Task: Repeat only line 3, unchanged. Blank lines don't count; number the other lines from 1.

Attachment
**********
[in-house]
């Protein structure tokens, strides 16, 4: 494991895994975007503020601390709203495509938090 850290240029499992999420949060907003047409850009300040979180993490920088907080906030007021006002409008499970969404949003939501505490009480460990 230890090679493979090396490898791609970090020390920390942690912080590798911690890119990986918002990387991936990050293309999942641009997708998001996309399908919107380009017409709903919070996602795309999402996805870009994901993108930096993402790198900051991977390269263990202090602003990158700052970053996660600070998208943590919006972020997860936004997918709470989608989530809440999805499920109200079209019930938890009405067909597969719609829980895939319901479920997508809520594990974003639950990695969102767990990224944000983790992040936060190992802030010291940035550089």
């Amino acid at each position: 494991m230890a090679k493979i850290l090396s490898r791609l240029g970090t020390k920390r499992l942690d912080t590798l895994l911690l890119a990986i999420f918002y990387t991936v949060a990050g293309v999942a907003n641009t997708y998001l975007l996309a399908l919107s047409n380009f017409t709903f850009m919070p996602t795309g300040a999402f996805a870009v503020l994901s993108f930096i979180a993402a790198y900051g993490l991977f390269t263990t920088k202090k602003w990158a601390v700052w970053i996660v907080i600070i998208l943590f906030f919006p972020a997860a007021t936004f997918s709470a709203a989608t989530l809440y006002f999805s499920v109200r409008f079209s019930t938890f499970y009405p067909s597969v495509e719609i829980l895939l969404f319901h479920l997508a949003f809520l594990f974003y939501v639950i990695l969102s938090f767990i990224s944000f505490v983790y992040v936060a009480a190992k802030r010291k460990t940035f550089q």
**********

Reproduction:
């Amino acid at each position: 494991m230890a090679k493979i850290l090396s490898r791609l240029g970090t020390k920390r499992l942690d912080t590798l895994l911690l890119a990986i999420f918002y990387t991936v949060a990050g293309v999942a907003n641009t997708y998001l975007l996309a399908l919107s047409n380009f017409t709903f850009m919070p996602t795309g300040a999402f996805a870009v503020l994901s993108f930096i979180a993402a790198y900051g993490l991977f390269t263990t920088k202090k602003w990158a601390v700052w970053i996660v907080i600070i998208l943590f906030f919006p972020a997860a007021t936004f997918s709470a709203a989608t989530l809440y006002f999805s499920v109200r409008f079209s019930t938890f499970y009405p067909s597969v495509e719609i829980l895939l969404f319901h479920l997508a949003f809520l594990f974003y939501v639950i990695l969102s938090f767990i990224s944000f505490v983790y992040v936060a009480a190992k802030r010291k460990t940035f550089q």